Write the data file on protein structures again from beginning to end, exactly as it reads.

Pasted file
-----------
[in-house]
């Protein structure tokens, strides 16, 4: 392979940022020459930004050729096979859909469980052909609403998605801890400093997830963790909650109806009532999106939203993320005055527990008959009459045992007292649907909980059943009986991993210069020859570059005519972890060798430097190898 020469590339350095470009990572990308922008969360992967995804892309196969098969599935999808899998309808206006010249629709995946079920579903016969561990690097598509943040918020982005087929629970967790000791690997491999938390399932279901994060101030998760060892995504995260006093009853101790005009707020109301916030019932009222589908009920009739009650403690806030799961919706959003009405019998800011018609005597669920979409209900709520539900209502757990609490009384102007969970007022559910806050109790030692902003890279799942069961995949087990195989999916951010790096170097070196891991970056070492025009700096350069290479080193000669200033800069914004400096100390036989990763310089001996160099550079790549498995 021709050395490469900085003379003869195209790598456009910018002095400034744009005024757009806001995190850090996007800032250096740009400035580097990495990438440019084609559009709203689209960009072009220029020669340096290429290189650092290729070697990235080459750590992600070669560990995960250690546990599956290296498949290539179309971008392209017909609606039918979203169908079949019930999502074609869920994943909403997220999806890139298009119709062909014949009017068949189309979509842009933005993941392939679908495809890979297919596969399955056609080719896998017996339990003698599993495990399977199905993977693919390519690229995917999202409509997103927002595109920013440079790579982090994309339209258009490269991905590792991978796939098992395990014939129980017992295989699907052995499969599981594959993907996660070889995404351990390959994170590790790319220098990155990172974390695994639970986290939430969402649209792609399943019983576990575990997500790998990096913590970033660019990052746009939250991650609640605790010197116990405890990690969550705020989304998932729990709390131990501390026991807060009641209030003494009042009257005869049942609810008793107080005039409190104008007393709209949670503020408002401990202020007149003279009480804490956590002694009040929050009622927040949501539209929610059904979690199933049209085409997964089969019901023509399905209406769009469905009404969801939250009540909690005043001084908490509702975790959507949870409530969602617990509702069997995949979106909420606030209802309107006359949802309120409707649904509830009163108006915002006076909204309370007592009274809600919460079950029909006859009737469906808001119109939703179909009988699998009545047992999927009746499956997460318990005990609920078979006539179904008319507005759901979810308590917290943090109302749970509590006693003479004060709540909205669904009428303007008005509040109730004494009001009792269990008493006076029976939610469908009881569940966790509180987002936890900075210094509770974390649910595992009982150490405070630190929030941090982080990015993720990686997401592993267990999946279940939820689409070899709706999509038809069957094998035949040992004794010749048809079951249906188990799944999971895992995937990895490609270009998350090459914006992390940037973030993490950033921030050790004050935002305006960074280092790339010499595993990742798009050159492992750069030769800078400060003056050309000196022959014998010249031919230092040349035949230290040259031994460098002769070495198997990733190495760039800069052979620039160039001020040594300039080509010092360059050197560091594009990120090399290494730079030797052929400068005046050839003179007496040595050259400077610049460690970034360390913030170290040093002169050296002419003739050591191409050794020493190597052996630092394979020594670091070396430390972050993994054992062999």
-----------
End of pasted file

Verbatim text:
[in-house]
């Protein structure tokens, strides 16, 4: 392979940022020459930004050729096979859909469980052909609403998605801890400093997830963790909650109806009532999106939203993320005055527990008959009459045992007292649907909980059943009986991993210069020859570059005519972890060798430097190898 020469590339350095470009990572990308922008969360992967995804892309196969098969599935999808899998309808206006010249629709995946079920579903016969561990690097598509943040918020982005087929629970967790000791690997491999938390399932279901994060101030998760060892995504995260006093009853101790005009707020109301916030019932009222589908009920009739009650403690806030799961919706959003009405019998800011018609005597669920979409209900709520539900209502757990609490009384102007969970007022559910806050109790030692902003890279799942069961995949087990195989999916951010790096170097070196891991970056070492025009700096350069290479080193000669200033800069914004400096100390036989990763310089001996160099550079790549498995 021709050395490469900085003379003869195209790598456009910018002095400034744009005024757009806001995190850090996007800032250096740009400035580097990495990438440019084609559009709203689209960009072009220029020669340096290429290189650092290729070697990235080459750590992600070669560990995960250690546990599956290296498949290539179309971008392209017909609606039918979203169908079949019930999502074609869920994943909403997220999806890139298009119709062909014949009017068949189309979509842009933005993941392939679908495809890979297919596969399955056609080719896998017996339990003698599993495990399977199905993977693919390519690229995917999202409509997103927002595109920013440079790579982090994309339209258009490269991905590792991978796939098992395990014939129980017992295989699907052995499969599981594959993907996660070889995404351990390959994170590790790319220098990155990172974390695994639970986290939430969402649209792609399943019983576990575990997500790998990096913590970033660019990052746009939250991650609640605790010197116990405890990690969550705020989304998932729990709390131990501390026991807060009641209030003494009042009257005869049942609810008793107080005039409190104008007393709209949670503020408002401990202020007149003279009480804490956590002694009040929050009622927040949501539209929610059904979690199933049209085409997964089969019901023509399905209406769009469905009404969801939250009540909690005043001084908490509702975790959507949870409530969602617990509702069997995949979106909420606030209802309107006359949802309120409707649904509830009163108006915002006076909204309370007592009274809600919460079950029909006859009737469906808001119109939703179909009988699998009545047992999927009746499956997460318990005990609920078979006539179904008319507005759901979810308590917290943090109302749970509590006693003479004060709540909205669904009428303007008005509040109730004494009001009792269990008493006076029976939610469908009881569940966790509180987002936890900075210094509770974390649910595992009982150490405070630190929030941090982080990015993720990686997401592993267990999946279940939820689409070899709706999509038809069957094998035949040992004794010749048809079951249906188990799944999971895992995937990895490609270009998350090459914006992390940037973030993490950033921030050790004050935002305006960074280092790339010499595993990742798009050159492992750069030769800078400060003056050309000196022959014998010249031919230092040349035949230290040259031994460098002769070495198997990733190495760039800069052979620039160039001020040594300039080509010092360059050197560091594009990120090399290494730079030797052929400068005046050839003179007496040595050259400077610049460690970034360390913030170290040093002169050296002419003739050591191409050794020493190597052996630092394979020594670091070396430390972050993994054992062999």